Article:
For instance, you can teach kids how to play chess (against an actual human being). Chess can help kids learn the importance of focusing, and it improves their ability to think ahead. The art and game of chess “train your brain to think critically; to discover like a scientist, create like a technician, innovate like an engineer, and problem-solve like a mathematician,” Scholastic Director of America’s Foundation for Chess Wendi Fischer once said.
You can also play board games with the entire family. Not only will this help improve you and your kids’ problem-solving ability, but it’s also an enjoyable activity in your condo to beat the rainy day blues.
10. Get physically fit even at home
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Kids need to stay active even at home. No parent wants their children to become couch potatoes at such a young age. Encourage them to get up on their feet and be active— of course, as parents; you have to join in as well.
You can follow an exercise routine in front of the television. You can read up on home exercises with your kid so that both of you will get fit and healthy during this period. Not only are you getting fit together, but also exercise develops muscle strength and cardiovascular capacity of the child. Plus, it keeps the endorphins running, making your family happier each time.
11. Allow your kids to Facetime friends
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Kids are social beings too! We’re sure they miss their friends and classmates while being stuck at home. Call up their friends’ parents and allot some time for your kids to meet up online and catch up with each other.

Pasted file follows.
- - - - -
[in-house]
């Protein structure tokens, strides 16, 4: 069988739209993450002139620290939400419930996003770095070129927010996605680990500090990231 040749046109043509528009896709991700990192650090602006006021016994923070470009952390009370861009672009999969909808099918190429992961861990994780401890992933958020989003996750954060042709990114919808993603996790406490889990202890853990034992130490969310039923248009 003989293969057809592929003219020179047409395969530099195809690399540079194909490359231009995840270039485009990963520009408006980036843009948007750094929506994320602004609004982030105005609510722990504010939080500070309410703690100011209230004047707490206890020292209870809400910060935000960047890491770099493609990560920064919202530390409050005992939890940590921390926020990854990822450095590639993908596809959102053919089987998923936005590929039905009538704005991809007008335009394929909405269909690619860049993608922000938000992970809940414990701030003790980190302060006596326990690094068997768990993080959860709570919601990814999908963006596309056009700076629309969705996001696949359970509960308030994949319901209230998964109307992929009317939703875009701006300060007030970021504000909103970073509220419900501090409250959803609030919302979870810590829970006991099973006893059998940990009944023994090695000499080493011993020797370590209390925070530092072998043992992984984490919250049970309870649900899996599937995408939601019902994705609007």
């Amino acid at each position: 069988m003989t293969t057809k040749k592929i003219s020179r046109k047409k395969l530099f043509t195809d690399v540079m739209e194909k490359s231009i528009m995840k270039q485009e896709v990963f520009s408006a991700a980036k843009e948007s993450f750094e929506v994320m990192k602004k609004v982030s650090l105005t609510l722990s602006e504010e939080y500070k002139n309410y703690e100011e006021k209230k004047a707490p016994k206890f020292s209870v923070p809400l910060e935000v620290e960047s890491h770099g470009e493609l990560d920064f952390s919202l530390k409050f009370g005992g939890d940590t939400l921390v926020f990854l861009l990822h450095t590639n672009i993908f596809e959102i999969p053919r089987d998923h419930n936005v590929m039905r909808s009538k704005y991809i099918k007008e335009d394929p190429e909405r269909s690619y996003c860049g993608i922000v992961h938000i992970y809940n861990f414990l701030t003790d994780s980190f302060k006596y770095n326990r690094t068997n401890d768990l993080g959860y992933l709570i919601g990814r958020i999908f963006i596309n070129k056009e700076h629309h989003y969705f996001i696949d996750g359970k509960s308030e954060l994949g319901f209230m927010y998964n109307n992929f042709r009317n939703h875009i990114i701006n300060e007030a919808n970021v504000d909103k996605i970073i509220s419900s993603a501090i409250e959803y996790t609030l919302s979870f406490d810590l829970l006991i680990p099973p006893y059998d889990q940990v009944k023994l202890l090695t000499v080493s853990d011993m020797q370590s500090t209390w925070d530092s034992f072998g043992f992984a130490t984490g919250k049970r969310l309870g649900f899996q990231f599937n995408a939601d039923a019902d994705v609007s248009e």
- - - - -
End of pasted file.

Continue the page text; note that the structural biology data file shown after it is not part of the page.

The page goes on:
This simple activity will significantly improve their social skills, even if it is virtual. Plus, your kids wouldn’t feel as lonely and bored at home if they have playmates they can talk to!
12. Take it easy
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While everyone is at home, this is still a very surreal and uncertain time for all of us. Surely, you and the kids may feel stressed amid the quarantine period. So take it easy and talk to your kids about COVID-19. There are days wherein the kids won’t feel like doing their scheduled activities — don’t force them to. Be their support amid this crisis.
Today, home is no longer just a place for the family to rest and get together. It is now a place where mom and dad work, a place where kids learn, and a place where everything must be done.
Transforming your home into an enjoyable place for home learning can significantly help your kids cope up with the current situation and, at the same time, learn something new every day.